The most infamous New York Mets auction of all time

facebooktwitterreddit

Bobby Bonilla outsmarted the New York Mets and their owners, the Wilpon Family, for years. The Wilpons (who never were smart on the business of the Mets) decided to defer Bonilla’s final contract year after they released him following the 1999 season.

Instead, the Wilpons were victims of Bernie Madoff’s Ponzi scheme and eventually had to pay Bonilla $1.19 million per year (in a lump sum on July 1, which is aptly named Bobby Bonilla Day) from 2011 through 2035 instead of the original $5.9 million.

Now, fans can be part of Bobby Bonilla Day, if they want to. Unfortunately, it’s not some of the money but Bonilla himself is auctioning off his copy of the contract.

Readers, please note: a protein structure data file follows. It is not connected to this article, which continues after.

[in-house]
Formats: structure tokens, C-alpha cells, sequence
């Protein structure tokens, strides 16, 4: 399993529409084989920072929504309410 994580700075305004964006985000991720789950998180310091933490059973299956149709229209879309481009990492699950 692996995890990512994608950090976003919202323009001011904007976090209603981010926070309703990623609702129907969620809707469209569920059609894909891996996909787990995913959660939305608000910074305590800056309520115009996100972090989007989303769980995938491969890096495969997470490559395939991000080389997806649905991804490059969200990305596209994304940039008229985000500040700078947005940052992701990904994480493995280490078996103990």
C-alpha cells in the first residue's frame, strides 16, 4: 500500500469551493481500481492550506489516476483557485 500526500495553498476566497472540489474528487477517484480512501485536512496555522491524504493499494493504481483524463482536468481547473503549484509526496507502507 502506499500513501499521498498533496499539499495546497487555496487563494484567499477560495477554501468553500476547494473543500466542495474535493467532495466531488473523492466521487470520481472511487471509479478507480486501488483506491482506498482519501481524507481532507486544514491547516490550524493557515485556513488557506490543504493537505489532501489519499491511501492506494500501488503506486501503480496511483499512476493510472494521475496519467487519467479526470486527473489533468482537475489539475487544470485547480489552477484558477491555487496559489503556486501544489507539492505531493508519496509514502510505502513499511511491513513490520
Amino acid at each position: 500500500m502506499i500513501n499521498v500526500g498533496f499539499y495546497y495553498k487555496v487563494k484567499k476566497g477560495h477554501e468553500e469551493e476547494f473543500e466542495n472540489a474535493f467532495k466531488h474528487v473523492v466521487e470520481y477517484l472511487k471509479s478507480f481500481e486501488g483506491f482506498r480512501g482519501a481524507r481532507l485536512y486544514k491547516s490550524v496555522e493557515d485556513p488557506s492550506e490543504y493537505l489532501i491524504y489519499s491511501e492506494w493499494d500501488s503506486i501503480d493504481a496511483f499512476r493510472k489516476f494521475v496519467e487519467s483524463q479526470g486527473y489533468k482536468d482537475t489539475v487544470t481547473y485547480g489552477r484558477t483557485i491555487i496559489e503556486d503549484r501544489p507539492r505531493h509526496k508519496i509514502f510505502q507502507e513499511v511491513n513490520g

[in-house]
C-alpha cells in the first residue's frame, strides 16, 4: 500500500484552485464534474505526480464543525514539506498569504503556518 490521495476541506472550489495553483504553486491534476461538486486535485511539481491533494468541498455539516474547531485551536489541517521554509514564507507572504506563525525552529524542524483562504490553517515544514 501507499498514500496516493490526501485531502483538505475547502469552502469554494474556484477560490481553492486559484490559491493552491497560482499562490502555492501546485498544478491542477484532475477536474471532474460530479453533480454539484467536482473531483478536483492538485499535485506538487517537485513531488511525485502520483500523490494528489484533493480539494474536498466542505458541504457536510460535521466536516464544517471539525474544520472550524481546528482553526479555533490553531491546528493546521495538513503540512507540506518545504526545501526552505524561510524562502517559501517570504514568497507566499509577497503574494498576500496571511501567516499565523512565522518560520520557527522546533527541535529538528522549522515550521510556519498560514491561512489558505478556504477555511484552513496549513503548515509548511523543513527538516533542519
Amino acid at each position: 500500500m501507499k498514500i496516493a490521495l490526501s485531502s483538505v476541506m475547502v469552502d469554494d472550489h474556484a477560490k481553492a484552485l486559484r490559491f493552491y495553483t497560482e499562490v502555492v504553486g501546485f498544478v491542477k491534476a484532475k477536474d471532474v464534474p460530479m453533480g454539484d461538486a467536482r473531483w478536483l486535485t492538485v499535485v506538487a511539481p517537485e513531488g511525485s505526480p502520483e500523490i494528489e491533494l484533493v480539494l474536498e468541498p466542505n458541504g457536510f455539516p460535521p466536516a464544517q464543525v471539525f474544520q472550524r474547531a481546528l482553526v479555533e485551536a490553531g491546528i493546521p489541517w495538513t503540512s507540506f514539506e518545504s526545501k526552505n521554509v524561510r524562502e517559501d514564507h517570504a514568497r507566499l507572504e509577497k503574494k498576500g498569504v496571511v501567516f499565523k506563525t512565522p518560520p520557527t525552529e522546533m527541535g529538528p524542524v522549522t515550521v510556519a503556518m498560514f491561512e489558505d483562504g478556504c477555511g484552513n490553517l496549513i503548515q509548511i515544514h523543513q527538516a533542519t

Bobby Bonilla’s New York Mets contract is up for auction

You can have Bobby Bonilla’s copy of his contract with the New York Mets. Bidding started at $10,000 and as of early Thursday morning, there was one bid.

In addition to the contract, if you bid on the contract and win, you will win all of these things along with it.

  • A once-in-a-lifetime chance to spend the day with Bobby Bonilla.
  • Go to breakfast with him
  • Head to Citi Field for a New York Mets game
  • Watch batting practice on the field with him
  • Enjoy the game with him
  • Dinner after the game (all of the above would happen in 2023)
  • A 30-minute Zoom call with Bobby Bonilla
  • A 30-minute Zoom call with Dennis Gilbert (the agent who brokered Bonilla’s deferment deal)
  • A signed baseball from Bobby Bonilla’s personal collection
  • A game-used bat from Bobby Bonilla’s personal collection
  • The 1/1 Bobby Bonilla Contract non-fungible token (NFT)

The auction will end on Saturday, August 6 at 10 p.m. (Eastern time)

3 managers who could be fired before the end of the season. dark. Next

For those who celebrate Bobby Bonilla and have some money, it could be a great experience for someone to learn about and get to know Bonilla and Dennis Gilbert, who were big parts of what is, arguably, the most player-friendly deal in MLB history.